Both Barack Obama and Hillary Clinton hold roughly comparable leads in head-to-head matchups with John McCain. Obama edges McCain by a 49% to 43% margin among registered voters nationwide; Clinton holds an almost identical 49% to 44% edge. Obama and Clinton held similar leads over McCain in late February.
Yet there are positive signs for McCain. He now leads Obama among independent voters by seven points. In late February, McCain trailed Obama among independents by six points.
Independent voters, who generally disapprove of President Bush’s performance in office, mostly believe that McCain will take the country in a different direction, a factor which works to McCain’s advantage. Moreover, the impression that the GOP will have trouble uniting behind McCain also is decreasing, as more Republicans believe that the GOP will come together.
McCain runs very well among white men, and as a result leads both Obama and Clinton among all white voters (by seven and nine points, respectively). White men favor McCain over Obama by 15 points, and McCain over Clinton by 23 points. White women are divided about equally in both matchups.
Younger voters lean Democratic regardless of the candidate, but while Obama has a nearly 30-point advantage among voters under age 30 (61% to 33% for McCain), Clinton has a more modest eight-point edge (52% to 44%). Clinton’s strength is among older voters (ages 65 and older), who favor her over McCain by 11 points (51% to 40%). These same voters are divided evenly if the election is between Obama and McCain (44% to 45%). McCain runs strongest among voters ages 50 to 64, who favor him by a slim margin irrespective of which Democratic candidate he faces.
With the voters’ focus squarely on the Democratic primary contest, McCain continues to consolidate support among Republican voters and maintain his image among independents. A month ago, nearly a third of Republicans (32%) said they thought that divisions and disagreements within the party would keep many Republicans from backing McCain. Today, only 22% believe this will happen. Instead, 64% of Republicans say the party will unite solidly behind McCain’s candidacy, up from 58% in late February.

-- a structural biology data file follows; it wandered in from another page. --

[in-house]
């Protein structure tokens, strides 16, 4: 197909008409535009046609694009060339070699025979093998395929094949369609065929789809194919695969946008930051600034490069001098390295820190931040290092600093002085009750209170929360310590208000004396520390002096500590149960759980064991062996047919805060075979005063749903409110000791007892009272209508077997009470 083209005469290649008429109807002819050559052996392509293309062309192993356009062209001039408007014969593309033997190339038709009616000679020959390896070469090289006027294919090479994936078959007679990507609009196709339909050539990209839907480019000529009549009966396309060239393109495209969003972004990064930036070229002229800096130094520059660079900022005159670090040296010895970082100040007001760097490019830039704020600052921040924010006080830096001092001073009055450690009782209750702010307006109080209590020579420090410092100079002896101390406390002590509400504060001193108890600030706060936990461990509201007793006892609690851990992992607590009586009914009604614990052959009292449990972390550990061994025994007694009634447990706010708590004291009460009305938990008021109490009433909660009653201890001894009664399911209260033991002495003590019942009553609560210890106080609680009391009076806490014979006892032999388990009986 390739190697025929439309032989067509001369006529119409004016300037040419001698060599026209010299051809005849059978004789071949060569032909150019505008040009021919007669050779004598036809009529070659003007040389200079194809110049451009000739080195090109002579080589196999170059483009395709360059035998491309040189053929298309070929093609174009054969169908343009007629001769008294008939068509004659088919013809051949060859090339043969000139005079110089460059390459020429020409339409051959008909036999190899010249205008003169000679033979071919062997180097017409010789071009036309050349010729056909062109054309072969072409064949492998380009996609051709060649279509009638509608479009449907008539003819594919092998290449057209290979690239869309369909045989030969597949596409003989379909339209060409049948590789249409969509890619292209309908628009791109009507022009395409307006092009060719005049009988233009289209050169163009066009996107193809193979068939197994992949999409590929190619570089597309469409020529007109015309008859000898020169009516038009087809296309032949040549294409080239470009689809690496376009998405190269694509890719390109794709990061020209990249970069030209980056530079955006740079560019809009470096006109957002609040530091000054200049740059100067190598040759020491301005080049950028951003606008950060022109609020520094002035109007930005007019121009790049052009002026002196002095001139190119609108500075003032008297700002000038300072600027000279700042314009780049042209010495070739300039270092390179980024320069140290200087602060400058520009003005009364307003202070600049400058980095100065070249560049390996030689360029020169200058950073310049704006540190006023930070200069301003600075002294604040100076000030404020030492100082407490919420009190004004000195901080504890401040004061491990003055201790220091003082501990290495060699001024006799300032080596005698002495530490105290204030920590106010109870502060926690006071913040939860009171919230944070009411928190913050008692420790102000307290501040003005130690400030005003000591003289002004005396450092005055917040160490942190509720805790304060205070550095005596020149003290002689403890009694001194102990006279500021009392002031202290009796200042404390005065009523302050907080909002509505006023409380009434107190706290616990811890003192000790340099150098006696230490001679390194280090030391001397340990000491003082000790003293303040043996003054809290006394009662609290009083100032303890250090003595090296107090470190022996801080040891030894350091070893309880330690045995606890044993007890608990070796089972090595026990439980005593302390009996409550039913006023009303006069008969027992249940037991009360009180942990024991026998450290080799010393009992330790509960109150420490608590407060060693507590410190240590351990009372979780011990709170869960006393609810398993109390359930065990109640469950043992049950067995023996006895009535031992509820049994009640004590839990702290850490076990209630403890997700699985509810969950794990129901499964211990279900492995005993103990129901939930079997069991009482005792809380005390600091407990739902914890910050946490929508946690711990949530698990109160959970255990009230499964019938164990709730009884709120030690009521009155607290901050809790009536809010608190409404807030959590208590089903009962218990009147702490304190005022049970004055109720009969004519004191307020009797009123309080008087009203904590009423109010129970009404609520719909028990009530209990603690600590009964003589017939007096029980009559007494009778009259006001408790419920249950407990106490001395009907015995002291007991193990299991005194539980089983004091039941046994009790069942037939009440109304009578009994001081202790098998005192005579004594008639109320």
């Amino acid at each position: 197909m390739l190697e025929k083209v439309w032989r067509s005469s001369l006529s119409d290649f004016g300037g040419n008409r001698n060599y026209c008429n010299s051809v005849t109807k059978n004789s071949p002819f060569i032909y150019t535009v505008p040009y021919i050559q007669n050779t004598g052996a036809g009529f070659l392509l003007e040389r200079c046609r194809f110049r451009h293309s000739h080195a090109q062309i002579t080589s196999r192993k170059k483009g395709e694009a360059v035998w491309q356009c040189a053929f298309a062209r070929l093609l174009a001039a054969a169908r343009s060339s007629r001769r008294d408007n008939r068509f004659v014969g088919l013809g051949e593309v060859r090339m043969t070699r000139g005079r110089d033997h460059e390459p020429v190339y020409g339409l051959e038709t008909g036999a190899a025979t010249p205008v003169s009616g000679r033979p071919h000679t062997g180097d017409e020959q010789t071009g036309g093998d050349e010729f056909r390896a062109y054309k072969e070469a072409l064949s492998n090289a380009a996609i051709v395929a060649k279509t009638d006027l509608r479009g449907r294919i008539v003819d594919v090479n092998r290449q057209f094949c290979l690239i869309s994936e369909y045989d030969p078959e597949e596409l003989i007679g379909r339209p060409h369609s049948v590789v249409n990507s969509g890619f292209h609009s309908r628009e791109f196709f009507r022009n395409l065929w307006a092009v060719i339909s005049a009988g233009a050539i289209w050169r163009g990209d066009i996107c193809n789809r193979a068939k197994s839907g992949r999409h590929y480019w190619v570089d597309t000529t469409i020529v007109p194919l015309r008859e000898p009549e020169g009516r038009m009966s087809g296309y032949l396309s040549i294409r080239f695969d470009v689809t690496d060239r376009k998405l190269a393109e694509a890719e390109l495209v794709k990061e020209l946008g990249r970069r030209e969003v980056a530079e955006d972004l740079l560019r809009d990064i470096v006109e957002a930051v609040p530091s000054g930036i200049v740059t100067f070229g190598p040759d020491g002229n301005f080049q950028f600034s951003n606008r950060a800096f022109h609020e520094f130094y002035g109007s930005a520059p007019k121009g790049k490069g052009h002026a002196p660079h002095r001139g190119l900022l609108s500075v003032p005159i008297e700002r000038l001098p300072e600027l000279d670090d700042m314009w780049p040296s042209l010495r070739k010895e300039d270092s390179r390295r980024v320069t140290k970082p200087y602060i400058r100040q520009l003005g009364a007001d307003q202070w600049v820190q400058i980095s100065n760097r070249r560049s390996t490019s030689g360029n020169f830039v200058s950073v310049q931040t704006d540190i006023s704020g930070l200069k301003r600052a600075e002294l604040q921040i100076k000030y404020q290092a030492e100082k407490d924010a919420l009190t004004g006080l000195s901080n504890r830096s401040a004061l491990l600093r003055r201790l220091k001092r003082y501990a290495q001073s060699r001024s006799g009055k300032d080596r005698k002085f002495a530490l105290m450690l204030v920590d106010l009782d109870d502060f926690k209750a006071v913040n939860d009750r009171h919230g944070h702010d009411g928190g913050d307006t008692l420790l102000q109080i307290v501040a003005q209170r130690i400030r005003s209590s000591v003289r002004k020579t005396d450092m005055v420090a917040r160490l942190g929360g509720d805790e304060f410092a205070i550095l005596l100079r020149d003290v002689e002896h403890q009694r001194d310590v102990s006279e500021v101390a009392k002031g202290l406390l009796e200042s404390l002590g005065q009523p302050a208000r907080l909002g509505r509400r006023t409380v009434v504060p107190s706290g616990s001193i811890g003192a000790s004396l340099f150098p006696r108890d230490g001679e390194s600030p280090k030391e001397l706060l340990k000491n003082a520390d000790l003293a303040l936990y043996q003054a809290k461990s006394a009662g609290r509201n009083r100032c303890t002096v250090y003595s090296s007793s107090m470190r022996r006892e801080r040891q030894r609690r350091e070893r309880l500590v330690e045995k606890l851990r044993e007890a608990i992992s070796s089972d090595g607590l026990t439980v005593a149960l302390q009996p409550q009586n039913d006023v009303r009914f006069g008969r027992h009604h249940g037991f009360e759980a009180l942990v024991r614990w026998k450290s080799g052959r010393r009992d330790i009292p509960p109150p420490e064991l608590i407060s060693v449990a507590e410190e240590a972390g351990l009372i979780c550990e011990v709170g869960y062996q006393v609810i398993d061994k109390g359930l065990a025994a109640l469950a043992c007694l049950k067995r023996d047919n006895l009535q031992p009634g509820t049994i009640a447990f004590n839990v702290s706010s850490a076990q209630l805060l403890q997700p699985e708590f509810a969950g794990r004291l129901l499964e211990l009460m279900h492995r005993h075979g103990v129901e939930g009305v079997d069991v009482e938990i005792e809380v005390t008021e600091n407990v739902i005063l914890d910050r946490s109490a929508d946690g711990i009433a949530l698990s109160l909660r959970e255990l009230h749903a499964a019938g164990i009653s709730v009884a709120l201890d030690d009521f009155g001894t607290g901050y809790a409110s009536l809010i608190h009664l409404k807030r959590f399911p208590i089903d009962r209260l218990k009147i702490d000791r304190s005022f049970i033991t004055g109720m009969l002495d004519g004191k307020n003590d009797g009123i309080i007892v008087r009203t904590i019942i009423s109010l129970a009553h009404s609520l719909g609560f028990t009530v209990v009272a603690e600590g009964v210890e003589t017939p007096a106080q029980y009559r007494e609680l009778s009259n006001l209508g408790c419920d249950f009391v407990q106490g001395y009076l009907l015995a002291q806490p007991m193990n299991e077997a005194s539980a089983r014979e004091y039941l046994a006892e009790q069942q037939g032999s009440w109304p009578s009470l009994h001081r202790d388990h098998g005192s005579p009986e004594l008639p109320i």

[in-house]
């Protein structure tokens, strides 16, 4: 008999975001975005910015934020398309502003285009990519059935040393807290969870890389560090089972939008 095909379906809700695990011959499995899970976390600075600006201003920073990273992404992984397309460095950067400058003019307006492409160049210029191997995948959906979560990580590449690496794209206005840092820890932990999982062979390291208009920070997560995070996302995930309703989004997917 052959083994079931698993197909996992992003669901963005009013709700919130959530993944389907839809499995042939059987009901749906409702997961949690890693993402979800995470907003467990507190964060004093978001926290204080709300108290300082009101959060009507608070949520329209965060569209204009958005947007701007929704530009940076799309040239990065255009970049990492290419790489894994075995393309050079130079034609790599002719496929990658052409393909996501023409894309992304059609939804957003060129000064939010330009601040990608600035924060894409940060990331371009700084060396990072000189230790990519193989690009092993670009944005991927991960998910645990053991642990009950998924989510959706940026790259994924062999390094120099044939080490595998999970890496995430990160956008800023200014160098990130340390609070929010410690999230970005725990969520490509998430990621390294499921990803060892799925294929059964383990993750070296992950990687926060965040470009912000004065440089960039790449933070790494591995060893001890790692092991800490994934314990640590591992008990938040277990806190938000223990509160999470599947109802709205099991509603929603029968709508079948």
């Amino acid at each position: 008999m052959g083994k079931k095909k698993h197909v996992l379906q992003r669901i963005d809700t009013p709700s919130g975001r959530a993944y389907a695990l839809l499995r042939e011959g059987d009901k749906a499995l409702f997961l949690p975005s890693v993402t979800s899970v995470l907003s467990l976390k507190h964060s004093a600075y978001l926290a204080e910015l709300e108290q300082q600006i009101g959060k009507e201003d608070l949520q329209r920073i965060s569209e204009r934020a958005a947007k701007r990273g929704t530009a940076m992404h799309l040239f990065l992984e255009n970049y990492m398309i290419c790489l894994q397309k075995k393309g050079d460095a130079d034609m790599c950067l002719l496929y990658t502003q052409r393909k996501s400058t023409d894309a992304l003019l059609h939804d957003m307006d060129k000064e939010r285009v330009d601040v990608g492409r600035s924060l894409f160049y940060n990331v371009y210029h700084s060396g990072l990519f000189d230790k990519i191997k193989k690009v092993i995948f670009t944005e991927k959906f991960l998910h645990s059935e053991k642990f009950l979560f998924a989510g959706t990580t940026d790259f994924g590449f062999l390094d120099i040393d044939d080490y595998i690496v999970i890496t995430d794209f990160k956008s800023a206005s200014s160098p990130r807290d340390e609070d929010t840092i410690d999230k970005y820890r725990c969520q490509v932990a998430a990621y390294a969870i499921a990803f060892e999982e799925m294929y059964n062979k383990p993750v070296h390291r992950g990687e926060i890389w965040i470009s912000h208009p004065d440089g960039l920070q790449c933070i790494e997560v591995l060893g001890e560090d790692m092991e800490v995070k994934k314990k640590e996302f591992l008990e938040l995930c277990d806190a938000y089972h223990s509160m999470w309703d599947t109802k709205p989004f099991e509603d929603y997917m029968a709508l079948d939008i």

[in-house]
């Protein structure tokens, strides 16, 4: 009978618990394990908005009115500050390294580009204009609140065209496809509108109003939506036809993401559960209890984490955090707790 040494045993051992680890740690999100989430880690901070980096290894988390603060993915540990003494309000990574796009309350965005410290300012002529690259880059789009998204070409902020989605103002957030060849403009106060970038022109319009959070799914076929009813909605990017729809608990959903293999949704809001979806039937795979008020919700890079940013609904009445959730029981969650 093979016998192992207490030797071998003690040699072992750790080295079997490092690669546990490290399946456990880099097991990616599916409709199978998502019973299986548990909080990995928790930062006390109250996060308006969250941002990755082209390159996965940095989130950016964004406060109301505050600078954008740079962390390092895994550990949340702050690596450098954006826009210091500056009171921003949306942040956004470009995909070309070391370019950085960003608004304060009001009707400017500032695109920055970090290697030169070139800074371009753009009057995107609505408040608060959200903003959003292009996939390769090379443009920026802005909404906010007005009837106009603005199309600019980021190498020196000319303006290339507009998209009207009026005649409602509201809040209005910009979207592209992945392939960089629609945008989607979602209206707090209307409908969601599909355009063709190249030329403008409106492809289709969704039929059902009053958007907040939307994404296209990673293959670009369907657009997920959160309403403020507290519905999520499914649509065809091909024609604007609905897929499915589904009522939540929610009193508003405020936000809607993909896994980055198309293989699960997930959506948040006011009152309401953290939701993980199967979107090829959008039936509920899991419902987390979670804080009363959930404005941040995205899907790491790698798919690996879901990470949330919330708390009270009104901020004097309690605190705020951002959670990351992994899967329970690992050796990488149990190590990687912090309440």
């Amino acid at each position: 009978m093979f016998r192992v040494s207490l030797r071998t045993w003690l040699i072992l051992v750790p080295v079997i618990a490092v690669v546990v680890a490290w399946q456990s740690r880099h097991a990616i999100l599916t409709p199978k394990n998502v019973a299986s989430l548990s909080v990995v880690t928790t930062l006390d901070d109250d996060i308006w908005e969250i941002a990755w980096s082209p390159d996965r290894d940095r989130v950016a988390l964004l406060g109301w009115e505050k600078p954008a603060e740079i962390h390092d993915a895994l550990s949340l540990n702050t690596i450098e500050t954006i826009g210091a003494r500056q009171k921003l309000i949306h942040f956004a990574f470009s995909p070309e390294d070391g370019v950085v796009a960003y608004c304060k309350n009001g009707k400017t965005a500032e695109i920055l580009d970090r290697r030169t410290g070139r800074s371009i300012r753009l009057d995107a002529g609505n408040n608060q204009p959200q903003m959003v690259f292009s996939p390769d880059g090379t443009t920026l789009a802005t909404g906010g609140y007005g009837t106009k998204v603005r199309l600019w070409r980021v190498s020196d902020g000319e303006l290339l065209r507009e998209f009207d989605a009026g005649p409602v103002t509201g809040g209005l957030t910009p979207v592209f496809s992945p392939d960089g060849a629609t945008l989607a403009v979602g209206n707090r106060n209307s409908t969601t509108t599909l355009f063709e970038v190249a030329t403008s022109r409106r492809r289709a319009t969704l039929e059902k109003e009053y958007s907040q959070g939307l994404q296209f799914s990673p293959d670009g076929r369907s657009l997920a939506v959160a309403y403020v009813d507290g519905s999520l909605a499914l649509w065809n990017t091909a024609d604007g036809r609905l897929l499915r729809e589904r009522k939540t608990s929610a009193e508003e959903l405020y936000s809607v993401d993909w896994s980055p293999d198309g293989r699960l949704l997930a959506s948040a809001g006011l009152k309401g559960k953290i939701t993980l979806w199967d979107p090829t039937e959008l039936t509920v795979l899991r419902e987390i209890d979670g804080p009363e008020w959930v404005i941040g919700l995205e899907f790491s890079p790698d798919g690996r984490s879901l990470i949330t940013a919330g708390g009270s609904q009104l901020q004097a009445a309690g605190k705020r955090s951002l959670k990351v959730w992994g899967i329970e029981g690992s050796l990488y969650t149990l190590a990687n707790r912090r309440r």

The growing impression that McCain can unify the party crosses ideological lines. The share of conservative Republicans who saw McCain as divisive has fallen from 32% in February to 20% today. Similarly, there has been a decline in the percentage of Republican-leaning independents who say that differences within the GOP will keep Republicans from supporting McCain (40% in February vs. 23% today).
One advantage McCain has among independents is the impression that he would not follow in Bush’s footsteps as president. Roughly half of independents (52%) say McCain would take the country in a different direction, while 37% say he would continue Bush’s policies. Given that, by greater than two-to-one, more independents disapprove (63%) than approve (27%) of Bush’s job performance, this works in McCain’s favor.
Most Republicans (53%) also say McCain would differ from Bush, while 36% say he will continue Bush’s policies in office. But Democratic voters see a McCain presidency differently. By a two-to-one margin (62% to 31%) more Democrats predict that a McCain presidency would continue Bush’s policies than break out in a different direction.
Even though the same number of voters back Clinton against McCain as back Obama against McCain, Obama is perceived to be the stronger Democratic nominee in terms of electability. Half of voters believe that Obama would win over McCain in the fall, while 38% predict a McCain victory against Obama. But if the matchup is between Clinton and McCain, 46% say McCain will win and just 42% Clinton.
Democrats are optimistic about their chances with either candidate, but 70% see Obama beating McCain compared with 63% who see Clinton beating McCain. Republicans, too, tend to express confidence in their candidate. But while 73% believe McCain will beat Clinton, just 61% think he will beat Obama. When it comes to independents, a 49% plurality see McCain winning over Clinton, while a 47% plurality see McCain losing to Obama.
The impression that Obama is the stronger Democratic candidate in the fall stands in contrast to some voters’ own preferences, in as much as Obama and Clinton run equally strong against McCain. But Obama does have a clear advantage over Clinton in terms of overall favorability among Republican and independent voters. Just 18% of Republicans offer a favorable assessment of Clinton, while 79% view her unfavorably (about half – 49% – feel “very” unfavorably toward her). By comparison, 30% of Republicans offer a favorable assessment of Obama, while 60% feel unfavorably (37% “very” unfavorable.) Among independents, Obama is viewed favorably by 57% compared with just 46% who give a favorable rating to Clinton.
But Obama’s overall favorability advantage has narrowed substantially. In late February, Obama’s favorability rating among independents was substantially higher than either John McCain’s or Hillary Clinton’s. But this gap has narrowed substantially. Today, Obama and McCain both have a generally favorable image among independent voters, and there is no substantial difference; 57% express a favorable view of Obama, 56% of McCain. Independent voters remain divided in their view of Clinton (46% favorable, 48% unfavorable).